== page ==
He said that Delhi and the NCR have 10 million vehicles and the Delhi master plan says that almost 80 percent of the people should be using public transport, but this is not the case. “Right now, only one fourth of the total population of 40 million is using public transport. So the region needs robust public transport and facilities to address last-mile connectivity.”


Davos session examines Indian Ocean Rim’s strategic outlook

Updated 15 sec ago

Davos session examines Indian Ocean Rim’s strategic outlook

Jumana Khamis DUBAI: Technology and sustainable practices will increase investment opportunities in countries of the Indian Ocean Rim, the World Economic Forum in Davos, Switzerland, heard on its opening day.
The observation was made by Sultan Ahmed bin Sulayem, Group Chairman and CEO of DP World, during a panel discussion on Tuesday entitled “Strategic Outlook: The Indian Ocean Rim.”
The session examined the strategic priorities of a vital region that is home to 2.7 billion people and sees two-thirds of the world’s oil shipments — and half of all container ships -pass through its waters.
Sulayem said he wanted to see more cargo traffic between countries and fewer rules and regulations that create barriers to free trade.
“In our business we look at how to increase cargo,” he said. “One percent in GDP growth results in three percent increase in cargo,” in addition to higher employment.
Talking about DP’s investments in India, Sulayem said the company has poured a total of $2 billion into the country’s infrastructure sector, in projects such as double-stack train, cold-storage facilities and logistics parks in the last two years.
“We are interested in investing more in India’s infrastructure and we believe there is a lot of growth prospects in the country,” he said.
Sulayem said India’s regulatory regime was partly responsible for the slow development of the country’s infrastructure.
“It is encouraging that the current political dispensation has done away with many legacy issues,” he said. “When you see their vision, (it is clear) they want to adopt tomorrow’s technologies for today’s (applications).”
Sulayem said he felt improving the investment climate is a top priority for the present Indian government.
On a global level, he said given the rapid pace of technological developments, automation everywhere will increase the number and quality of jobs.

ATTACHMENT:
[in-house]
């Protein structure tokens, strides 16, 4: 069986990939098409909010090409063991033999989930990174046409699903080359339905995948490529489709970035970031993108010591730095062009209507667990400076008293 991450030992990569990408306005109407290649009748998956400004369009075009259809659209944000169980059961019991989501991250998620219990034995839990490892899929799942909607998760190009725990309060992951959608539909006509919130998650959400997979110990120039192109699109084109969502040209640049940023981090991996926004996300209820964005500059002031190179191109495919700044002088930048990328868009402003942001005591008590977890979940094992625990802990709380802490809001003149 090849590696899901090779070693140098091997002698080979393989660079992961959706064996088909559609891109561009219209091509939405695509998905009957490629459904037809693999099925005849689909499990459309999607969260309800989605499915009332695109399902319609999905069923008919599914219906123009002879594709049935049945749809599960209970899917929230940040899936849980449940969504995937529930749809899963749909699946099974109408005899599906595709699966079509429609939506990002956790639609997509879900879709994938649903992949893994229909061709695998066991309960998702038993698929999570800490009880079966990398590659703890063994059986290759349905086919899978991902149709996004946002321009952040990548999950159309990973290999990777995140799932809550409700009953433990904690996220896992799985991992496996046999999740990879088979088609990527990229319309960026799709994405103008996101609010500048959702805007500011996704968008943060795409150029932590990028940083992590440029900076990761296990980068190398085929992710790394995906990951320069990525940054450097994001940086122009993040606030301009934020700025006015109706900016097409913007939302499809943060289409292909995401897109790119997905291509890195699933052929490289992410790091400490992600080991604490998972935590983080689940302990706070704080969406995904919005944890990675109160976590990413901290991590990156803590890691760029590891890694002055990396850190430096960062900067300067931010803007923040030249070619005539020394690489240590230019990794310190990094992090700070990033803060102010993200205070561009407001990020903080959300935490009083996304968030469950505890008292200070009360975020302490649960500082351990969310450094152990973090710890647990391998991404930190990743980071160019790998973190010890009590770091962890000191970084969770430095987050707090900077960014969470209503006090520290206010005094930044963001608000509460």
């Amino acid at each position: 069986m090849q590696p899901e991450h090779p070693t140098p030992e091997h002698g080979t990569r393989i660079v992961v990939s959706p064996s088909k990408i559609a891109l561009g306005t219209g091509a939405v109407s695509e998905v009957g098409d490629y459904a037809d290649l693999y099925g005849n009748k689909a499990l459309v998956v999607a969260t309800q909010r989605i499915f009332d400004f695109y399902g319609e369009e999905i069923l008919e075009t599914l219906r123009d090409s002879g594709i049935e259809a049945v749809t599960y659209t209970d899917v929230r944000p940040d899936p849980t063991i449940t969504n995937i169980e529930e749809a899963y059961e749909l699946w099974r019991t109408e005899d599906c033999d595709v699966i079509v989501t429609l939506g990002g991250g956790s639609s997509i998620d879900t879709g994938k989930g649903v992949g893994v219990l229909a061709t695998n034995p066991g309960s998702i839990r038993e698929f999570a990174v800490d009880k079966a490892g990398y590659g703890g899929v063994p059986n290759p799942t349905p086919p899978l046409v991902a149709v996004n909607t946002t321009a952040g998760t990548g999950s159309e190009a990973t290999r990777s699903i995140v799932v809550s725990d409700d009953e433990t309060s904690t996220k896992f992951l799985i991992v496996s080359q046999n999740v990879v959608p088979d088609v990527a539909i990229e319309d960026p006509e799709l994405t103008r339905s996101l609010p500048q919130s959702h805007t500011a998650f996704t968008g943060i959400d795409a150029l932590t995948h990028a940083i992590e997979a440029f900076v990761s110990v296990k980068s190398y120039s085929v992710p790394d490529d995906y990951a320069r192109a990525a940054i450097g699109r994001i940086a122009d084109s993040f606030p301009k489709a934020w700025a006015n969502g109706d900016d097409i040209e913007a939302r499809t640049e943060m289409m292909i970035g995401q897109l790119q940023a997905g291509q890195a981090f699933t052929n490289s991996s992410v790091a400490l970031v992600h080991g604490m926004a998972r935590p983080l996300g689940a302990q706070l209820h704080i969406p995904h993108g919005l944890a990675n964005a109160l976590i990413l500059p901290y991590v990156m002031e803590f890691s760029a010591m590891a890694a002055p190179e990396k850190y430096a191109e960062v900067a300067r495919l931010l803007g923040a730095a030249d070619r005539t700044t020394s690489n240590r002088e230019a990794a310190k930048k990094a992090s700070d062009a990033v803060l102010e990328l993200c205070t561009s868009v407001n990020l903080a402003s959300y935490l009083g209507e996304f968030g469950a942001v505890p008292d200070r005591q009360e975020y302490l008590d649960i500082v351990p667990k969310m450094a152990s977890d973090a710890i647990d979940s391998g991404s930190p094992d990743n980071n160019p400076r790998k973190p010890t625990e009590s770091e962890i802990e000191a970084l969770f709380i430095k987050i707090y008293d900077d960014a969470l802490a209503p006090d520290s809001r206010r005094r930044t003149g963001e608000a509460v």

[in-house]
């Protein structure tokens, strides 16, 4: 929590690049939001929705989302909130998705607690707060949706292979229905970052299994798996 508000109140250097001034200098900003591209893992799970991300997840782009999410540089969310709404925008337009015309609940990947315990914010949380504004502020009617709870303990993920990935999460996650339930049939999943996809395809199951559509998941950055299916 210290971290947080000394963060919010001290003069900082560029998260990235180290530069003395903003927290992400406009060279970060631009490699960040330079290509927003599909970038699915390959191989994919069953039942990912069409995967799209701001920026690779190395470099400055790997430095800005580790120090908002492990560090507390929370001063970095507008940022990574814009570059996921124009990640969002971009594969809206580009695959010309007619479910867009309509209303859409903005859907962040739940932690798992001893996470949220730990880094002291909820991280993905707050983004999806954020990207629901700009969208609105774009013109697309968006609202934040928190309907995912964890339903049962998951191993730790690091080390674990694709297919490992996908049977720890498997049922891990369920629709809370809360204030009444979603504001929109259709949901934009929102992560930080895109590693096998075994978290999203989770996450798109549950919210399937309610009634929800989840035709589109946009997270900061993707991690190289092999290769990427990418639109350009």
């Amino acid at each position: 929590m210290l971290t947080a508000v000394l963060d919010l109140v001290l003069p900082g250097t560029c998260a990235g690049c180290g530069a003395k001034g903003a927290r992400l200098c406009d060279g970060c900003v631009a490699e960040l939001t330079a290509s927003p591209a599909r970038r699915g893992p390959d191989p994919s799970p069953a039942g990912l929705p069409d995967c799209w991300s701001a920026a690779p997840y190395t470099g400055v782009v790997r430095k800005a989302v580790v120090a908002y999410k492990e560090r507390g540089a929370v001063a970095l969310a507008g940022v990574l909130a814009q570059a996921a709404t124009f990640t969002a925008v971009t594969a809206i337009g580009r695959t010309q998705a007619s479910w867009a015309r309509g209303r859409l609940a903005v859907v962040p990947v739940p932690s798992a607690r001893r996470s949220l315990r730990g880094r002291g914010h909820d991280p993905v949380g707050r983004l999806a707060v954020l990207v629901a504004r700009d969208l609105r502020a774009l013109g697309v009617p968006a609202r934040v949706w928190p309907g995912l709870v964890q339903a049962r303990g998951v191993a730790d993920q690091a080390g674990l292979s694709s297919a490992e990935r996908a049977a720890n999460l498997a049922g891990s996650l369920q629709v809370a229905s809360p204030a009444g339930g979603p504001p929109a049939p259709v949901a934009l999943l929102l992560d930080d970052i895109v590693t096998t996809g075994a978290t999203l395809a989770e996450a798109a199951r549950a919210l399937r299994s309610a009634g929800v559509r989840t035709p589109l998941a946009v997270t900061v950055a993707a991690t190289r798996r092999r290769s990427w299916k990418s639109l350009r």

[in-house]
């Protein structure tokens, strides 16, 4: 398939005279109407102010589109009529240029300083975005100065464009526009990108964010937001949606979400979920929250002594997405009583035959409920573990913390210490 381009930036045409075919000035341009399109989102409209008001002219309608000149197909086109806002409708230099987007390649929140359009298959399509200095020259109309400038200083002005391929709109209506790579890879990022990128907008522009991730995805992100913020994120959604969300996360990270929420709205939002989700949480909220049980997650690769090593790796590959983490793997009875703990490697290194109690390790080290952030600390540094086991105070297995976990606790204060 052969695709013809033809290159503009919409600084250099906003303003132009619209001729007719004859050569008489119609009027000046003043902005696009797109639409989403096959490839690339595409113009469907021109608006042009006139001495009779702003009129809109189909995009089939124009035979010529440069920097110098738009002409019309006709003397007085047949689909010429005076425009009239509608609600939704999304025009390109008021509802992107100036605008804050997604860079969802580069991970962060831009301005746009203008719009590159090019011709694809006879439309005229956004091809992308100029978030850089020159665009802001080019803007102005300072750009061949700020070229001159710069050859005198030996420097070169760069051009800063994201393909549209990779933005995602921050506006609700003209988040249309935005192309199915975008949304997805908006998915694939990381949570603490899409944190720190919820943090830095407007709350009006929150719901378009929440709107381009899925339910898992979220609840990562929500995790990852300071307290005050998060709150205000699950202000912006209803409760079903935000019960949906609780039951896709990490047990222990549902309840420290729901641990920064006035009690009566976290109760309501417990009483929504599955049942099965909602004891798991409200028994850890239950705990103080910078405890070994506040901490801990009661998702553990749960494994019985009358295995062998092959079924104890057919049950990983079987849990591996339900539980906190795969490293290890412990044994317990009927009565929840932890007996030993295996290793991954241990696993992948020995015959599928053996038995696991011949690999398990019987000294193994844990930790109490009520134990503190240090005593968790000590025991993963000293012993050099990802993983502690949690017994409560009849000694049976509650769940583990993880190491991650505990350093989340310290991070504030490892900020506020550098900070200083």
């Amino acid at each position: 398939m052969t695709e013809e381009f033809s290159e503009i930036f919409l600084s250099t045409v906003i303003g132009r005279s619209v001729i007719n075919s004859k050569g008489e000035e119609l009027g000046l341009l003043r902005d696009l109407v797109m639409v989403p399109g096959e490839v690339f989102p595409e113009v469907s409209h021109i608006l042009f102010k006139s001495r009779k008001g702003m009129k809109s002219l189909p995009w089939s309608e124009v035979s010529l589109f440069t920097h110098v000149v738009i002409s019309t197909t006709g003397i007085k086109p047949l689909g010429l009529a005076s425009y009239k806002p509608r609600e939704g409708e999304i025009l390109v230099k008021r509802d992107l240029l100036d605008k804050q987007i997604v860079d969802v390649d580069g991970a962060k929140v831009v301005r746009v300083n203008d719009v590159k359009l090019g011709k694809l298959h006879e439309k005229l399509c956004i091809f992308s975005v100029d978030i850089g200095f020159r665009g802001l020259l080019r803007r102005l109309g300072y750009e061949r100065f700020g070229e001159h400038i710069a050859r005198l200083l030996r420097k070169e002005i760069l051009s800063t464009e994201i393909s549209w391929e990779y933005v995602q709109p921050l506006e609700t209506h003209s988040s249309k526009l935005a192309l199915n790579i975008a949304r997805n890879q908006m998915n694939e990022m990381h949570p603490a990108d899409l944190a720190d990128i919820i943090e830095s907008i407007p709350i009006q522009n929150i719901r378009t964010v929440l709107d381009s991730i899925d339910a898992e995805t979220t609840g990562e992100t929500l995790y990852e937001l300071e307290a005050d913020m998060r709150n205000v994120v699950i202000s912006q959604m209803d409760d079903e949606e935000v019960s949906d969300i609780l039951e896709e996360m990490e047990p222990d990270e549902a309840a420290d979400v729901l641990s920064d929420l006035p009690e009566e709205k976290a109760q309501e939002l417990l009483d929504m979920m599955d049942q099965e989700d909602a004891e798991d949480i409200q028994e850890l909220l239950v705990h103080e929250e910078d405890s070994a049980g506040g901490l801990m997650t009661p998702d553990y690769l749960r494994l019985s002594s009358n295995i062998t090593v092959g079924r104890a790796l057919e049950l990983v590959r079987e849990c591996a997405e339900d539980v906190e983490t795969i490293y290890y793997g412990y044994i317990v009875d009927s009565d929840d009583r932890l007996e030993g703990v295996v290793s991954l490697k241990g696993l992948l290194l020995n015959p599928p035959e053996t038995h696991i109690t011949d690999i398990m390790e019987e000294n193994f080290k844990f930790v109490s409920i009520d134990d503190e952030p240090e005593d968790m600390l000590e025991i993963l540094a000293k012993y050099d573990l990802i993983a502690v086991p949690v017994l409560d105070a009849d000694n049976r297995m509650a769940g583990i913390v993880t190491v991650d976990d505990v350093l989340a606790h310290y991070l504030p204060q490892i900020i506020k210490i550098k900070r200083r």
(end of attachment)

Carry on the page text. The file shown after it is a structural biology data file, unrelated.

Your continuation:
“This is the age of the brain. It is all about the new ideas people can come up with and deploy,” he said. “If you have ideas, you make more money.”
Sulayem pointed out that phones, TVs and other devices are no longer made by humans, but instead made by machines that are built by humans.
Participating in the same session, Piyush Goyal, the Indian Minister of Railways and Commerce and Industry, admitted that improving the country’s regulatory framework has long been a challenge for the government.
“Foreign investment is hesitant to come to India because of concerns over how the government functions, how licenses are issued, and whether there is fair opportunity,” he said.
“But we have made a conscious decision we would like India to be recognized across the world as an honest nation. We would like to come into the league of nations where everyone can come and do transparent business, where equal opportunity is provided for all.”
During what he called the transition phase, “short term pain” is bound to be felt by Indians, Goyal said, adding that this is a process the nation is ready for.
Arguing that India had allowed energy to be imported without significant efforts to tap into its own natural resources, he said: “This is another area of focus as we are looking to try and make India more attractive and self- sufficient.”
If there is a buzzword at the Davos forum this year, it is undoubtedly sustainability. Addressing the topic, Mathias Cormann, Australia’s Minister for Finance, said his country is strongly committed to effective action against climate change.
The aim of Australia is to not only “meet” but “beat” the emission-reduction targets set by the Kyoto Protocol, he said.
“We will reduce out emissions by more than 400 million tons of carbon dioxide. We are on track — and have the policies in place to meet that,” Cormann said.
As for trade, currently five out of Australia’s 15 top trading partners are in the Indian Ocean Rim and 90 percent of its exports are transported by ship, out of which half travel through the Indian Ocean, he said.
Furthermore, “30 percent of the people in the world live in the Indian Ocean Rim countries, yet we are only responsible for 11 percent of global trade,” Cormann said.
Commenting on the convergence of trade and the environment, Sulayem said a common misconception among companies around the world is that that adopting eco-friendly business practices is costly.
“It actually saves money,” he said. “In our ports we have done away with all the diesel used in equipment and we use electricity. We have changed all the bulbs to LED.
“We recovered the cost of the change in one year” through energy savings.
In this context, Sulayem praised the International Maritime Organization’s (IMO) decision to enforce rules that require the marine sector to reduce sulfur emissions by over 80 percent by switching to “green (low-sulfur) fuels.”